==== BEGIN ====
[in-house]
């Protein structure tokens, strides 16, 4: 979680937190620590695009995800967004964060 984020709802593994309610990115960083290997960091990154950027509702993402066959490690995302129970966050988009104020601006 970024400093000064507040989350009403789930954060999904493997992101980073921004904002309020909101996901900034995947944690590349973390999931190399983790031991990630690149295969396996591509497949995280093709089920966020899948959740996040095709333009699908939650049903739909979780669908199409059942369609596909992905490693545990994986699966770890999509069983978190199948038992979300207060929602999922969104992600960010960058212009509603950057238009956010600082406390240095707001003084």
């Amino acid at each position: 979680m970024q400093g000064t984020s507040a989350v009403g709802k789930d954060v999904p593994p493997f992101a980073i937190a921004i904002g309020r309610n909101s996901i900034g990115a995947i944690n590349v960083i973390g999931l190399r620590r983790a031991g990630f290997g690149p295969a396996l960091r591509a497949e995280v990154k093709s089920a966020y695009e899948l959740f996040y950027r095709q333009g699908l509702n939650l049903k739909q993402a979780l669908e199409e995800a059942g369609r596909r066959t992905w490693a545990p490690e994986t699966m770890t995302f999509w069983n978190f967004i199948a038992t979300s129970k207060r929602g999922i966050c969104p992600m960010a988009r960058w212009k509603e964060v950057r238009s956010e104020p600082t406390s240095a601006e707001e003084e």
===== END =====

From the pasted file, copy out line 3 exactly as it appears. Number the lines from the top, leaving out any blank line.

């Amino acid at each position: 979680m970024q400093g000064t984020s507040a989350v009403g709802k789930d954060v999904p593994p493997f992101a980073i937190a921004i904002g309020r309610n909101s996901i900034g990115a995947i944690n590349v960083i973390g999931l190399r620590r983790a031991g990630f290997g690149p295969a396996l960091r591509a497949e995280v990154k093709s089920a966020y695009e899948l959740f996040y950027r095709q333009g699908l509702n939650l049903k739909q993402a979780l669908e199409e995800a059942g369609r596909r066959t992905w490693a545990p490690e994986t699966m770890t995302f999509w069983n978190f967004i199948a038992t979300s129970k207060r929602g999922i966050c969104p992600m960010a988009r960058w212009k509603e964060v950057r238009s956010e104020p600082t406390s240095a601006e707001e003084e």